As I learn these stories, I can’t stop thinking about that word from the vigil: hero. Americans for Justice read the name of everyone currently incarcerated, not just people waiting for trial. This list included Oath Keeper founder Stewart Rhodes, who was found guilty of seditious conspiracy for, among other things, bringing a cache of weapons to an Arlington hotel in case the operation turned into a shooting war. It included Dominic Pezzola, a Proud Boy who shattered a Capitol building window with a policeman’s riot shield and was one of the first people to enter the building. And it included Ethan Nordean, Joe Biggs, and Enrique Tarrio, Proud Boy leaders who conspired via text to have their group take the Capitol building.* Tarrio, while not physically present on January 6, met with the Oath Keepers the night before the Capitol invasion and participated heavily in planning.
These people do not seem like heroes to me. So I asked Ireland about it.
Ireland’s voice hardens. “Why isn’t he a hero?”
“Well, I guess I’m asking—I’d like to know why you think he is.”
Ireland answers that it’s not his group’s place to judge. Besides, he says, Tarrio is his friend, and the Proud Boy wasn’t even in D.C. on January 6.
I keep pushing: There’s a big difference between someone who deserves due process and a hero, I say. That’s a bit of a leap, don’t you think?
Ireland talks a bit about the suffering all these people have endured, then finally answers the question. “They had the courage to stand up for what they believed in. And now [they’re] being politically persecuted for it.”
It makes sense that Ireland would feel this way. When he says that Tarrio is his friend, what he means is that he was once the head of the Hell’s Gate Bridge chapter of the Proud Boys out in New York. Ireland authored a 23-page manual on how to coordinate and execute large marches, including the formation of tactical and scout teams, and how to neutralize threats. The manual was last modified on January 5, 2021.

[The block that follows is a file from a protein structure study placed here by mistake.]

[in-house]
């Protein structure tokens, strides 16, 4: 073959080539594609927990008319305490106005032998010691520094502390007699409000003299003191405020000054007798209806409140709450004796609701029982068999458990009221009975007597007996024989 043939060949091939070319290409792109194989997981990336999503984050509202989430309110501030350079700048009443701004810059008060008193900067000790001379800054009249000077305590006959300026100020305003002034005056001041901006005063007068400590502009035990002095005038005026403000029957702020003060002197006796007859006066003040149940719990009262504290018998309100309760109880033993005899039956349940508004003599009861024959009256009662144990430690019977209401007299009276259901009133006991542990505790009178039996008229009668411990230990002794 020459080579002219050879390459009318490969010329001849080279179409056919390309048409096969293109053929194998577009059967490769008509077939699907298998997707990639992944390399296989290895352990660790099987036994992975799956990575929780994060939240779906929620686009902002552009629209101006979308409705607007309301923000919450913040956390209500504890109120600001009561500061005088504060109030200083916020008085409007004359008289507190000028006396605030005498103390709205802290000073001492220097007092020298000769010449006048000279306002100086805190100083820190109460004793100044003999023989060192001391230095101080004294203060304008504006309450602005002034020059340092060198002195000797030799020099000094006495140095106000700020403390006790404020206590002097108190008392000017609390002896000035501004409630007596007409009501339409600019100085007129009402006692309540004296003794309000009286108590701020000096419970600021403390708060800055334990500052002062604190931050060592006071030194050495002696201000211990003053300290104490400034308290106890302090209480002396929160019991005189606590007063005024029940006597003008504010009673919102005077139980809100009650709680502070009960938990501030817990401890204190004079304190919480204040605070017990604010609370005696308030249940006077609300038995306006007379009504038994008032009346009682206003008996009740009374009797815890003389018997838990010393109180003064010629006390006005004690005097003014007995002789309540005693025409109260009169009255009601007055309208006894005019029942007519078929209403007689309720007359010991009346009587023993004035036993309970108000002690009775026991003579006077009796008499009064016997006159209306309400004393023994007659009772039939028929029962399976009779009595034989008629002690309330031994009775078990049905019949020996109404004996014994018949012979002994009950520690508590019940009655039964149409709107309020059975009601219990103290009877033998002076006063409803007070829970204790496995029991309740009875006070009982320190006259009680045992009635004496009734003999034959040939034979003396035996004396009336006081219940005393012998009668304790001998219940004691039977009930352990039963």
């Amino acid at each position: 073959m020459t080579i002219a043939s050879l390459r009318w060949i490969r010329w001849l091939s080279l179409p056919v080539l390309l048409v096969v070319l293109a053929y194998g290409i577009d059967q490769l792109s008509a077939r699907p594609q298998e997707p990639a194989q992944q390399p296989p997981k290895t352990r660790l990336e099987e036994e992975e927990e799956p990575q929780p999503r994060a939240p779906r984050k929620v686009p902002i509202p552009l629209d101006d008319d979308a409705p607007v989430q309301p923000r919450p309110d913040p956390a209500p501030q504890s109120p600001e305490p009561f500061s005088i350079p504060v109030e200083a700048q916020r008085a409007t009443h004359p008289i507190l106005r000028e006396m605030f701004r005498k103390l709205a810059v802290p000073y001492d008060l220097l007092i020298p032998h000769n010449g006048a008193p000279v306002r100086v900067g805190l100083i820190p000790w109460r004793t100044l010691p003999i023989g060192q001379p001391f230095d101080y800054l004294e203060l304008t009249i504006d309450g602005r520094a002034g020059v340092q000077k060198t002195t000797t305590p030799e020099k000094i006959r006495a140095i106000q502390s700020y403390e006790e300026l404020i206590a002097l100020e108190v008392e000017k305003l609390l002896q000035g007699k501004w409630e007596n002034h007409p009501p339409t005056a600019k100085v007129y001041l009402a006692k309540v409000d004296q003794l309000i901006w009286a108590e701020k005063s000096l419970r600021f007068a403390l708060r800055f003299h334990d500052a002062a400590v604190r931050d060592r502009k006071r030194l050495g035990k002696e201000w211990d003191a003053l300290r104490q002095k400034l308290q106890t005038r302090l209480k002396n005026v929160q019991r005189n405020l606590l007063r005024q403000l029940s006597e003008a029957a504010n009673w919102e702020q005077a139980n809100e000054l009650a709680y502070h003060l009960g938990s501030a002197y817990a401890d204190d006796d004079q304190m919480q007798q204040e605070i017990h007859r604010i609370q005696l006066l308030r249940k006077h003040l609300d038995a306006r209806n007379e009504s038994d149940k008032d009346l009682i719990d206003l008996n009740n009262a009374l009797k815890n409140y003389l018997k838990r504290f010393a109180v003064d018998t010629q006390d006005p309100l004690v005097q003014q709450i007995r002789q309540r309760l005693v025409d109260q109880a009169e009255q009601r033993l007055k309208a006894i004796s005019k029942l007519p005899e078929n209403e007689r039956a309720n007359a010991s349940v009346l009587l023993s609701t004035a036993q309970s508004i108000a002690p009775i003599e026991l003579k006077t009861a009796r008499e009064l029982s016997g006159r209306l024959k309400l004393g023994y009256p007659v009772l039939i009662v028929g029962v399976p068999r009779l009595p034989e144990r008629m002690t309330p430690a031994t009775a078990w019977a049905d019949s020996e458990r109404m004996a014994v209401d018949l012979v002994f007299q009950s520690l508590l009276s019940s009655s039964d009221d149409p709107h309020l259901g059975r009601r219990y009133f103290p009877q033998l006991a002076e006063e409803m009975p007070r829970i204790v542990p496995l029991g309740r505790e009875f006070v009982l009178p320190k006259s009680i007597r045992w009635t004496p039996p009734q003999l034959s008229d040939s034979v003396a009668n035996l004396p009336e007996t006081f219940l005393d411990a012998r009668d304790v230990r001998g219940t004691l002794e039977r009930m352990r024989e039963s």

As of September 28, 2022, Ireland claims to no longer be affiliated with the Proud Boys. But he was still very much a part of the group on August 22, weeks after Americans for Justice began to hold vigils. Ireland spoke at the Proud Boys “Summer of Love” rally in Portland, Oregon, on August 22, weeks after the J6 vigils began. This event turned violent when a van entered the abandoned K-Mart parking lot where Proud Boys had set up shop. Members of the so-called drinking fraternity rushed the van and broke the windows with baseball bats. When the women inside attempted to run away, Proud Boys pursued them and beat them, then tipped the van over. Members of the group then left the parking lot to assault other cars and shoot paintballs at passersby.
In a small conference room packed to the walls, #WalkAway founder Brandon Straka asks each of his fellow panel members to describe their experience at the Capitol building on January 6, 2021. Everyone who was present on that day claims they saw no violence, including Straka himself.
Footage Straka posted to social media immediately after the assault suggests otherwise. The eight-minute video, quickly deleted, shows rioters ripping a riot shield out of a police officer’s hands. A male voice yells, “Take it!”
Straka strenuously denied that the voice was his, but eventually pleaded guilty to avoid a multiyear prison sentence. As part of the plea, he had to sign an affidavit confessing the voice was his. I have watched the video several times, and I am not so sure. Though clearly excited, Straka did not enter the Capitol building and committed no acts of violence. He’s no hero, but he doesn’t seem like much of a villain either.
The activist’s conviction seems to stem as much from his actions before and after January 6 as on the day itself. During a speech on January 5, he welcomed patriots to the revolution. After the rally, he exhibited no remorse. “I’m completely confused,” he tweeted. “For 6-8 weeks everybody on the right has been saying ‘1776!’ & that if congress moves forward it will mean a revolution! So congress moves forward. Patriots storm the Capitol—now everybody is virtue signaling their embarrassment that this happened.”